TOKYO - It was quite likely with a glint in his eye that Sean Casey leaned in and made the suggestion. What about 800? He wasn't serious, not really. But with Manny Ramírez predicting 600 home runs for his career, then 700, where else was the next place to look?
He won't get there, of course. With 490 homers in his 15-year career, even 700 might be far-fetched. But not if you listen to the slugger, who is planning to have some years left in Boston, years in which to round out his legacy, pick up the big numbers, and end it all in a place he hasn't always wanted to be. He's happy now, and he's happy to share.
"Just another milestone that I'm going to accomplish," Ramírez said before the Red Sox' 6-5 exhibition win over the Hanshin Tigers Saturday, of reaching 500 home runs. "But my train doesn't stop there. Six hundred. I want to play because I love the game. If I play six more years, why not? I'm pretty sure I'm going to reach it.
"If my body feels good, I'm going to keep playing. Why stop? You love the game, why you've got to stop? Age is just a number."
Ramírez, who will be 36 in May, has said this spring that he is not just hoping but expecting the Red Sox to pick up both options on his contract, each for a year at $20 million. That might seem like a hefty price for a slugger with a 2007 stat line of .296, 20 home runs, and 88 RBIs. But Ramírez believes it won't be an issue, that he's ready to head back to the level that has been expected of him over his certain Hall of Fame career.
"They're not stupid," Ramírez said. "They know. They know I can play and I'm ready. That's it. I'm going to get the two options, then I'm going to get a four-year deal. I'm just going to go and get it."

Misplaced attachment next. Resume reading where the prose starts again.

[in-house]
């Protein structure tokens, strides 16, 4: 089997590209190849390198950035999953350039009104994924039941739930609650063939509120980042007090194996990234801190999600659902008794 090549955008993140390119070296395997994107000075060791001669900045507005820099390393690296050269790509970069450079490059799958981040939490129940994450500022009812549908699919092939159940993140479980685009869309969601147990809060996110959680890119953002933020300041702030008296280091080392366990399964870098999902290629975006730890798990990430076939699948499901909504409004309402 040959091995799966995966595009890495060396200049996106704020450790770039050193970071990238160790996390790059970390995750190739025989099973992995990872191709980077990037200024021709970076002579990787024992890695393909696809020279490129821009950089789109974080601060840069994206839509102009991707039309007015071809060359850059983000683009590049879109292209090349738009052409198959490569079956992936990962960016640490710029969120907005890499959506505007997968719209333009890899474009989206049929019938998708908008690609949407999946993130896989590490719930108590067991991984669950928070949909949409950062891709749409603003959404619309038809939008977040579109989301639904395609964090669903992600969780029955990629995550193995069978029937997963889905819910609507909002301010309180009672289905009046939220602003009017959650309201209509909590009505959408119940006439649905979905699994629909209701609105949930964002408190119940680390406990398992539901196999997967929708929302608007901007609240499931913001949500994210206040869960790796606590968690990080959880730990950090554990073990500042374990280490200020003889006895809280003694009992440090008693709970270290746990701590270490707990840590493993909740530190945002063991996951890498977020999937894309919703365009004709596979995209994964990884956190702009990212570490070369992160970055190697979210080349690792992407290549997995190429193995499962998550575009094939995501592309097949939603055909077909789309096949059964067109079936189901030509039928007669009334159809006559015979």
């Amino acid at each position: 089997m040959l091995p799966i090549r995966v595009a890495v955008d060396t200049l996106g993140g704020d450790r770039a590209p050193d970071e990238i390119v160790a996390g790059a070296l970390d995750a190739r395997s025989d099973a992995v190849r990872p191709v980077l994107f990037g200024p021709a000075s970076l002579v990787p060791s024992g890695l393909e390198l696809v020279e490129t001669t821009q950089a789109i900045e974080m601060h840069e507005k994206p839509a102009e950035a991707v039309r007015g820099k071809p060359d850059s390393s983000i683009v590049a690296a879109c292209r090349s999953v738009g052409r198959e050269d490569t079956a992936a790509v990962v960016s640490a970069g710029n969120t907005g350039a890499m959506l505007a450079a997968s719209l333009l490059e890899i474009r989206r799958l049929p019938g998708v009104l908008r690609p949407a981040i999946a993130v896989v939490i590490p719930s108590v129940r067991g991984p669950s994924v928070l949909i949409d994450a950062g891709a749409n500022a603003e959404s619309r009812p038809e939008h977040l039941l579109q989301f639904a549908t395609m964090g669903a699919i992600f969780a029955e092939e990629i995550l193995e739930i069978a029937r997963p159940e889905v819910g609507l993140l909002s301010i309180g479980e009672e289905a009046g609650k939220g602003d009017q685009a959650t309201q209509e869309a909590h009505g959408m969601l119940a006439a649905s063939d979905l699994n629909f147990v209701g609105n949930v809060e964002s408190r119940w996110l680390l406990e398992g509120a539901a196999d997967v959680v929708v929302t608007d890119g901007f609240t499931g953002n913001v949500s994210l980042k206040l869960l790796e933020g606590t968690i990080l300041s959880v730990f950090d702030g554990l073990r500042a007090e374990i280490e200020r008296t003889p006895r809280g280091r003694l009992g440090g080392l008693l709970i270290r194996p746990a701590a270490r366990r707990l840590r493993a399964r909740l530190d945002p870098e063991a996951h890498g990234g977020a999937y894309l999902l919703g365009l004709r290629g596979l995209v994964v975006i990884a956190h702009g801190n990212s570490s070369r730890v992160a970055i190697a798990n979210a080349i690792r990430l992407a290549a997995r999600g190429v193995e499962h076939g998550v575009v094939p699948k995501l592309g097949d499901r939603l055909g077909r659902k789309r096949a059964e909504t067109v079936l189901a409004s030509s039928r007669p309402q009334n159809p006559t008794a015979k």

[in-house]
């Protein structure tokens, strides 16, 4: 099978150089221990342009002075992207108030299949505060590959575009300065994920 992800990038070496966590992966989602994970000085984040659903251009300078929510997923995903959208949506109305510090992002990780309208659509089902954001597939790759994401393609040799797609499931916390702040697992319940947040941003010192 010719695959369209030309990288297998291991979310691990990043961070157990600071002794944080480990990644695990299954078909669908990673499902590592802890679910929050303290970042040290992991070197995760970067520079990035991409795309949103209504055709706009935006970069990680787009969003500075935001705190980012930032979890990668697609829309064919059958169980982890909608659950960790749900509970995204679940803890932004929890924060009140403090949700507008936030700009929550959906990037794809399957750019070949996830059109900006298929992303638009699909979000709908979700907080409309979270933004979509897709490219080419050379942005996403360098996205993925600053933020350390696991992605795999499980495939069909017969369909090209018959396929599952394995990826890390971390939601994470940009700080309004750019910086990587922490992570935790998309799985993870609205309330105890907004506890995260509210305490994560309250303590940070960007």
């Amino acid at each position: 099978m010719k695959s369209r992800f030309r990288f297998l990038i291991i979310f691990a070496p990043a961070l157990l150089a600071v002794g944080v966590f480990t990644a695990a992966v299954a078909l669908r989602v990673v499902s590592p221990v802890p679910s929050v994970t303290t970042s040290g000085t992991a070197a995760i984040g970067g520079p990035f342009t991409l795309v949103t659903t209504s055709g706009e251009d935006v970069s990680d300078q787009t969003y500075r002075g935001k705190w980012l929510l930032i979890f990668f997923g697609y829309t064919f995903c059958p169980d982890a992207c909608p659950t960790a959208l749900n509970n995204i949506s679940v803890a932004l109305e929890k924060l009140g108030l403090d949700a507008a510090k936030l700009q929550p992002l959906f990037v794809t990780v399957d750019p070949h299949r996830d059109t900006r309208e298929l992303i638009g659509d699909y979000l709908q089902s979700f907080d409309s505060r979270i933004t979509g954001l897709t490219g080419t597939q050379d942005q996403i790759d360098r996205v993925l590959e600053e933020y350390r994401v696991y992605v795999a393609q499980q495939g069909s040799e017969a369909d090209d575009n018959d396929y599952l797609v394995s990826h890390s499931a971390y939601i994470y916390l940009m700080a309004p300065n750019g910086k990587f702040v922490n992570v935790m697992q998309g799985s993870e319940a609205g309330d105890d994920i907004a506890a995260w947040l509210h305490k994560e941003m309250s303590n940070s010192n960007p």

Though general manager Theo Epstein might have something to say about that, there's no reason for the Red Sox to worry about Ramírez's option until the end of the season. The team can hold back and wait to see if he continues his downward trend, or if he uses the strength gained at Athletes' Performance in the offseason to regain his stroke.
"We've come to expect a lot from him," manager Terry Francona said, before Ramírez went 0 for 3 with a walk and two strikeouts against Hanshin. "It's unfair. We expect him to be slump-proof. That's probably why he's one of the greatest hitters ever to play this game. He's that good.
"It's fun to listen. I know he's been giving [the media] a little bit this spring, but when you hear him talk about hitting, it's phenomenal. He understands it. He's not just gifted, he understands it. When he starts talking, guys listen. Good hitters listen."
And for now, Ramírez seems content, having won two World Series with the Red Sox in the last four years. He brushed off questions about his often turbulent past in Boston, saying, "I ain't got no trouble with Boston."
He's reading, too, moving on from "The Secret" to a book in Spanish whose title he couldn't quite recall. He's enjoying his third trip to Japan, after journeys in 1998 and 2004, though the second was cut short when he decided he'd rather not be in the country. He's spending his time in Tokyo eating sushi and plans on using the offday, Monday, to sightsee, to take pictures, to be a regular tourist.
He's meditating on his place in the game, on the place that he and David Ortiz occupy in the history of baseball.
"We're the best, the best 1-2 punch," Ramírez said, before clarifying that he meant "ever."
If that's true, if the duo can continue to dominate, if they can get back to the home runs and clutch hits that have marked virtually every season of theirs (save, perhaps, 2007), then another of Ramírez's predictions just might come true.
"Sky's the limit," he said. "It's nothing impossible in life. If everybody in this room gets the same thought and we're thinking right, there's no way. We've got the group of guys that we won with last year, so there's no doubt that we can't do it again. Nothing is impossible."
Amalie Benjamin can be reached at firstname.lastname@example.org.